Geb is an Earth Neter, and is considered to be the president of the divine tribunal on the kingship of Egypt. In the Pyramid Era, Geb is called the eldest of Shu , and the offspring of Geb and His sister-consort (Nut) produced the Neterw of the legends of Wesir.

In the Pyramid Texts, Geb's iconography is described as holding one arm to the sky, and the other arm towards the earth. Some of the most preserved visages of Geb come from the New Kingdom religious papyri where Geb reclines partly on his side, usually with his arm bent at the elbow. Geb can be seen with green skin which is indicative of his role with vegetation. The papyrus of Tenamun in the Twenty-First Dynasty, shows that Geb's body is decorated with the symbols depicting the flowering of the Nile reeds. When his phallus is shown, it can be either flaccid, or erect (stretching towards Nut). On occasion, Geb can be seen in the royal tombs, wearing the hieroglyph of His name upon His head. In the tomb of Ramses VI, above the sarcophagus, Geb is shown with the head of a hare.

As an earth-god, Geb's nature is more universal than that of Aker. The concept that Geb has a ominous side is shown in the Pyramid Texts where the concept that Geb might imprison the deceased within Him, effectively preventing their movement in the Afterlife. It is asserted in the Pyramid Texts that the king does not enter or sleep in the mansion of Geb upon the earth. Also to be feared was the laughter of Geb, which translates into the destructive and devastating power of an earthquake. Benignly, Geb also provides nourishment and fruits to the people. Barley was thought to grow from the ribs of Geb.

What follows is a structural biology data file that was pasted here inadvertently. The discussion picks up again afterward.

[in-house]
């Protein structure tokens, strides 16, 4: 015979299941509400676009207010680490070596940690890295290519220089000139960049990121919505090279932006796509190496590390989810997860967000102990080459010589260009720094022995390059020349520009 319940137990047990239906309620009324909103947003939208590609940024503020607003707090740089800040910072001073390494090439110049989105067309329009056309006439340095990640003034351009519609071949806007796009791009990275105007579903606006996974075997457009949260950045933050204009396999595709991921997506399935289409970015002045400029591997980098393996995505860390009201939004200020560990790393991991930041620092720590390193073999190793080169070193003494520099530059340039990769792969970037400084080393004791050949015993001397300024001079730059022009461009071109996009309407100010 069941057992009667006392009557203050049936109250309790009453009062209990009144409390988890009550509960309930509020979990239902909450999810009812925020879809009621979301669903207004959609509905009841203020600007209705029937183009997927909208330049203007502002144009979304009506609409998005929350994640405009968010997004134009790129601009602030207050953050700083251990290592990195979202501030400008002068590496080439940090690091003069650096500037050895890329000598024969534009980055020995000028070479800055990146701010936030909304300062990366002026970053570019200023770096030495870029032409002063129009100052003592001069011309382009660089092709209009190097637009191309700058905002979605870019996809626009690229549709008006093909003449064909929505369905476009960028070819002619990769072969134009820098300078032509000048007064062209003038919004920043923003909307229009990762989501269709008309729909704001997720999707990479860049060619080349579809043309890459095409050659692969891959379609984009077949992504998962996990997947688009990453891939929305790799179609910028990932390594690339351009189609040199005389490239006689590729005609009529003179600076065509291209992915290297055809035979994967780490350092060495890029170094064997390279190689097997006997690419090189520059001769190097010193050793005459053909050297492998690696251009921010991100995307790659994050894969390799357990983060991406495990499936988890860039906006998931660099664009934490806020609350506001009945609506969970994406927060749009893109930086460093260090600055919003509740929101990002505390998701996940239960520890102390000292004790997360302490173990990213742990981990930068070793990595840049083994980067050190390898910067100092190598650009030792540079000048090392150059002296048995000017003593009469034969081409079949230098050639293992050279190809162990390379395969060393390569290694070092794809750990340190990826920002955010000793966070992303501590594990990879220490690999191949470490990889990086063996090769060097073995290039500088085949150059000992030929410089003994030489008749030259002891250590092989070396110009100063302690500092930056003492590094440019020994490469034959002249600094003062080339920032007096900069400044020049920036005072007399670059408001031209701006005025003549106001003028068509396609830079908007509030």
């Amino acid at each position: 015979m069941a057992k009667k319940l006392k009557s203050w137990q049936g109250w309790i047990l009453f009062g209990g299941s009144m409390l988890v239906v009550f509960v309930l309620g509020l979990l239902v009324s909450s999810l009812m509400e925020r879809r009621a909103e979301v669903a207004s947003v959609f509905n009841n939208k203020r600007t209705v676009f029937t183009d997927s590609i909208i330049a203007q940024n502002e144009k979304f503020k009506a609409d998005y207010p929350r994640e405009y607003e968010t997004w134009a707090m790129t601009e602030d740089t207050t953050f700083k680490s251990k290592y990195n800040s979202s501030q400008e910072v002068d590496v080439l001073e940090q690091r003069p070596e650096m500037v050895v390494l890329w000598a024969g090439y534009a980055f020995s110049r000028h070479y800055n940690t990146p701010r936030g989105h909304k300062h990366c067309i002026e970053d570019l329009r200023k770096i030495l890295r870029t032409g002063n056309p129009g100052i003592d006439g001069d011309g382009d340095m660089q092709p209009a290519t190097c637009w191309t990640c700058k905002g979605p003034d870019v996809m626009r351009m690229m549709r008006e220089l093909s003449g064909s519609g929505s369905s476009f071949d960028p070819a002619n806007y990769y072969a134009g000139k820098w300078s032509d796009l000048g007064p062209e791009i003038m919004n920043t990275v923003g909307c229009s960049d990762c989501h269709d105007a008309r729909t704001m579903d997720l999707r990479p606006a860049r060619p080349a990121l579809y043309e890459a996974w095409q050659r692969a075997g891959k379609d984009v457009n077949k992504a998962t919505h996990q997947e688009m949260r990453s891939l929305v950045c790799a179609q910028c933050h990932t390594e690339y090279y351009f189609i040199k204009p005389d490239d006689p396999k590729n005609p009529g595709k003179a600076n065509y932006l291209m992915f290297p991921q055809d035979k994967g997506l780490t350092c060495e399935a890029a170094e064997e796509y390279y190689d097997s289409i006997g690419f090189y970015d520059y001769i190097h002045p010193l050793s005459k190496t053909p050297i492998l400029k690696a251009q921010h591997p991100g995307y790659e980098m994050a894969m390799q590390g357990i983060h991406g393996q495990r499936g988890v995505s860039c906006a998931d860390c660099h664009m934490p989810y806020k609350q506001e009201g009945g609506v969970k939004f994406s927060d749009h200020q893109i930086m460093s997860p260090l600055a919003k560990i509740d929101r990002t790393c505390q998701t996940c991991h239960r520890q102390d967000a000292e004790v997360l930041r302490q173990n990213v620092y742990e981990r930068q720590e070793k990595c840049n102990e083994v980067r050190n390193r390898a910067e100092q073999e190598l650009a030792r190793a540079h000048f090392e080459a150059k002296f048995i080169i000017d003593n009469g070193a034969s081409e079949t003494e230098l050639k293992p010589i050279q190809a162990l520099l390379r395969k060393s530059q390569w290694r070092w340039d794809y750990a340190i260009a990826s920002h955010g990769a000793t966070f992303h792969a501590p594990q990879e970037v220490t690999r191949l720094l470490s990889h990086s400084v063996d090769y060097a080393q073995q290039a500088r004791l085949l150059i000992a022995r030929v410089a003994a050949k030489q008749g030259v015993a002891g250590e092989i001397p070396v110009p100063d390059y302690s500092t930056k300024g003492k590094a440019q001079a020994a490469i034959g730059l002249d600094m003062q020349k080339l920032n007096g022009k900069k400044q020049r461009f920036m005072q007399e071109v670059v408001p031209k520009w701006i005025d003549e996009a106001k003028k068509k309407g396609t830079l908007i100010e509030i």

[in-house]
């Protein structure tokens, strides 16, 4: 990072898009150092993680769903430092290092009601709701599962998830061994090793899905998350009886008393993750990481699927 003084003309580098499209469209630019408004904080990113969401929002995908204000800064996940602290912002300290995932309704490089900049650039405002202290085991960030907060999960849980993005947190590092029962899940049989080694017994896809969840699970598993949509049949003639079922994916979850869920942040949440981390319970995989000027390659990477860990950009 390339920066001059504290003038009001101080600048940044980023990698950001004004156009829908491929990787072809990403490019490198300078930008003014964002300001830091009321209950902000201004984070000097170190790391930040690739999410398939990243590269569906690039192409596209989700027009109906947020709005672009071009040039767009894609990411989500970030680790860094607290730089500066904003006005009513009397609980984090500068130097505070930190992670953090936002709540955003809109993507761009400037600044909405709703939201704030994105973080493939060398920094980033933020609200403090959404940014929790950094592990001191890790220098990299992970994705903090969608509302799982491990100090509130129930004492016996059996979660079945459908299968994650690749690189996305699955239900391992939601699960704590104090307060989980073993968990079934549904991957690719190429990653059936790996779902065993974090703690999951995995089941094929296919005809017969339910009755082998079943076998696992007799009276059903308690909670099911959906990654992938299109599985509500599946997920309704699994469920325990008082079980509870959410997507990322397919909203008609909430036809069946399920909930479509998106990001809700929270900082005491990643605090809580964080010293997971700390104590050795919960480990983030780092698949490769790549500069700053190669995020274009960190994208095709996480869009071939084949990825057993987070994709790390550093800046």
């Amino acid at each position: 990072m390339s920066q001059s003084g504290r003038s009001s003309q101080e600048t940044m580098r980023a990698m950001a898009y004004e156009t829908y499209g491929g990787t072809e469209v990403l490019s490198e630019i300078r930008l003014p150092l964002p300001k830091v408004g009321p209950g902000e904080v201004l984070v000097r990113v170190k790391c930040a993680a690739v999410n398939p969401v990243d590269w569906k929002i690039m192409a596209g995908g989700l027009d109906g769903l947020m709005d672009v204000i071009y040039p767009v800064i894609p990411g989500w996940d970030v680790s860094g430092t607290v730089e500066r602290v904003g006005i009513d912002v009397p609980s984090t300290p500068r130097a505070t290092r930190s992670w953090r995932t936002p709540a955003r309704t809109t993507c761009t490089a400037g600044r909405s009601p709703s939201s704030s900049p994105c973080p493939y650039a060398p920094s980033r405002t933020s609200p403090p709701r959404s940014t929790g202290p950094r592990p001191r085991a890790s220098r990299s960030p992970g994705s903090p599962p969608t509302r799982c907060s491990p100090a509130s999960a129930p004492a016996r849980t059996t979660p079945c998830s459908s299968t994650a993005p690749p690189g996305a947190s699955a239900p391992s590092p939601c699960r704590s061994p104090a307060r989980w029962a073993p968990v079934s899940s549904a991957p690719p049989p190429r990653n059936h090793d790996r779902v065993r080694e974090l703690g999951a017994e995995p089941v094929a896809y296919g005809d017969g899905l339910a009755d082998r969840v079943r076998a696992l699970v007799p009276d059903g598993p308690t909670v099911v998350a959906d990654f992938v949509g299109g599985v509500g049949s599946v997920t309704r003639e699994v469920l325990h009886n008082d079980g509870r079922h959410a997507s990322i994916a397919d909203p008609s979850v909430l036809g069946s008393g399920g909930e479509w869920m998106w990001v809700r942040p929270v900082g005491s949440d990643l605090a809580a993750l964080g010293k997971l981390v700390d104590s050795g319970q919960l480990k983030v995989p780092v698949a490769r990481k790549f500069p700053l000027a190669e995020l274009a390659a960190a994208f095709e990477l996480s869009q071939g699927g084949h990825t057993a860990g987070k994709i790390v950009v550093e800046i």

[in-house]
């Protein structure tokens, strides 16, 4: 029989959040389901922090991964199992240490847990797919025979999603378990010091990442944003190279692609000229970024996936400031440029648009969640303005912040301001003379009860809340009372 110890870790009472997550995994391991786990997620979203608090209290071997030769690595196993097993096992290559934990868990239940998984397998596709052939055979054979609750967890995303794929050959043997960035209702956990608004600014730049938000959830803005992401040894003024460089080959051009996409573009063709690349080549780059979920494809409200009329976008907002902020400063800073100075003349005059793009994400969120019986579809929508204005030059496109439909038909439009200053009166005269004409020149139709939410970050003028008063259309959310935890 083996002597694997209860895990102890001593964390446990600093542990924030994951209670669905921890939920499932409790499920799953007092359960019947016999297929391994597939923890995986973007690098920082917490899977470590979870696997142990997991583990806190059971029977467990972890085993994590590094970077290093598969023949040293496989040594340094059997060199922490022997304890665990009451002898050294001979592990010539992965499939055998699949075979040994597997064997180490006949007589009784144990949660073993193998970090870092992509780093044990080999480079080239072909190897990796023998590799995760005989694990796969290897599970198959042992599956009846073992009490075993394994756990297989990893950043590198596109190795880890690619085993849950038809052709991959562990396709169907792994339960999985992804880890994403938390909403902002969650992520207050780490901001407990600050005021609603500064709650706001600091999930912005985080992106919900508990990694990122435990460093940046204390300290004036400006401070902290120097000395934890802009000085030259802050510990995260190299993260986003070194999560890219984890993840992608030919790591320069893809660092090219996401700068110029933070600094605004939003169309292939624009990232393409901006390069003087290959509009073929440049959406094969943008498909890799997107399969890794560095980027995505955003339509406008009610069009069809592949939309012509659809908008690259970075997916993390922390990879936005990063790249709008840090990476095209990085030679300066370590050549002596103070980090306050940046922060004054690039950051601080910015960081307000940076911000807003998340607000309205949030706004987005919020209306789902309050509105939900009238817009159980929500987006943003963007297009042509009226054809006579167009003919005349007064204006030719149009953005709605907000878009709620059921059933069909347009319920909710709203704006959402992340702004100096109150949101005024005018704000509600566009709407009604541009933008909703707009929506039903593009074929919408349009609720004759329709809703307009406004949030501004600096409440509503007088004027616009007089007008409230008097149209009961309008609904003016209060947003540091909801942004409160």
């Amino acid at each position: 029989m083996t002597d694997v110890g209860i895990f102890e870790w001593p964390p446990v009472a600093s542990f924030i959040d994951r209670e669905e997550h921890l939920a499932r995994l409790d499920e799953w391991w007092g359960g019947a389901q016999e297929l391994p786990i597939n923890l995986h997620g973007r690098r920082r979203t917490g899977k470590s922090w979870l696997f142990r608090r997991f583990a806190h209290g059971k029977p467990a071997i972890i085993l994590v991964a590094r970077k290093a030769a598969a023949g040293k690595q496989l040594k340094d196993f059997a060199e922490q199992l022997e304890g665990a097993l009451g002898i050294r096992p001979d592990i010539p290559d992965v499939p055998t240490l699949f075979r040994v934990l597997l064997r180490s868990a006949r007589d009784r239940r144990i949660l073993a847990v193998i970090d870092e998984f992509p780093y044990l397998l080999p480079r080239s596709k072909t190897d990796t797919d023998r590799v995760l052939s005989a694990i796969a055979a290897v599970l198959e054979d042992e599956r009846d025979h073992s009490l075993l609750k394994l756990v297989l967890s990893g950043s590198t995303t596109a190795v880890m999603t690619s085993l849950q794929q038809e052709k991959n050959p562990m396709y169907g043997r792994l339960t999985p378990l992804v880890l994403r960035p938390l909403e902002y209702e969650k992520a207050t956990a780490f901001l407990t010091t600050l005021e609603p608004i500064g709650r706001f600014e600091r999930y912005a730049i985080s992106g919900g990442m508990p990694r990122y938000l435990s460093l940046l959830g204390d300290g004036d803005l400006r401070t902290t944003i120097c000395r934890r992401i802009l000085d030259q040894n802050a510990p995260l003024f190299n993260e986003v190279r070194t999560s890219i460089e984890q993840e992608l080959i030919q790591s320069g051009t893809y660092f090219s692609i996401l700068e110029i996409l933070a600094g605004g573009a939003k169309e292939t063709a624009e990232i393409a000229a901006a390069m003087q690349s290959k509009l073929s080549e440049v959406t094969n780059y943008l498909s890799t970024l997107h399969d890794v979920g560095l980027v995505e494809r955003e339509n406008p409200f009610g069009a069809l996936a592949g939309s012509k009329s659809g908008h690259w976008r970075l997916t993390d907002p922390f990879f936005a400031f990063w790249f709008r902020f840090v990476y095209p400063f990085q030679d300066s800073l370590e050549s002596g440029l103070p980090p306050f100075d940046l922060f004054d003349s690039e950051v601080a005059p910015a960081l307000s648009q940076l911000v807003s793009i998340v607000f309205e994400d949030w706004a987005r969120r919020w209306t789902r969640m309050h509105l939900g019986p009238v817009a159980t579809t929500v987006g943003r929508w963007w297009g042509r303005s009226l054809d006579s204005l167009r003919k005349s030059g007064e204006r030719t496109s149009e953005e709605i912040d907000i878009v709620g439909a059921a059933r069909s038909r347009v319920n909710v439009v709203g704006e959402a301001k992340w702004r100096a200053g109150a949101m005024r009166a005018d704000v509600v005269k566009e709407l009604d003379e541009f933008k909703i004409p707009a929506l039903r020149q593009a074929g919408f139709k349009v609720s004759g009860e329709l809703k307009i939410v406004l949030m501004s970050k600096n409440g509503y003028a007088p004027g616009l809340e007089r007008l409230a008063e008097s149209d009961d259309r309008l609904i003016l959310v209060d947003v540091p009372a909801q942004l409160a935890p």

Geb's connection with fertility was established in a hymn, where Hapi is called a friend of Geb. Geb also shows an interest in healing. He is mentioned in magical texts for curing headaches, as well as occasionally being included in spells regarding scorpion stings. On one occasion, Geb gives his healing power to Aset so that She may be able to cure a child who has been stung by scorpions.

In the myth of the transmission of kingship to Heru, the culminating scenes took place in what is called the 'Broad Hall of Geb'. In the Pyramid Texts, Geb is considered to be the presiding judge over the dispute between Heru and Set. This position of judge appears to be handed to Geb from Atum. During their contending (Heru ans Set), Geb was naturally sympathetic towards Heru as Wesir (Heru's father) was next in line to be crowned pharaoh. Geb's preference towards Wesir and Heru is shown when Geb originally fished the body of Wesir out of the Nile river for embalming. Once Heru had been vindicated in his claim to the throne, it was by Geb's order that Heru was the lawful heir to the throne of Egypt. From that point onwards, Geb (by extension) also becomes the staunch upholder of the pharaoh. Another passage in the Pyramid Texts relates that Geb actively supports the pharaoh as Heru, victorious over Set. In that passage, the King would perform a dance which celebrated the belief that Geb would not allow harm to come to the rightful heir to the throne.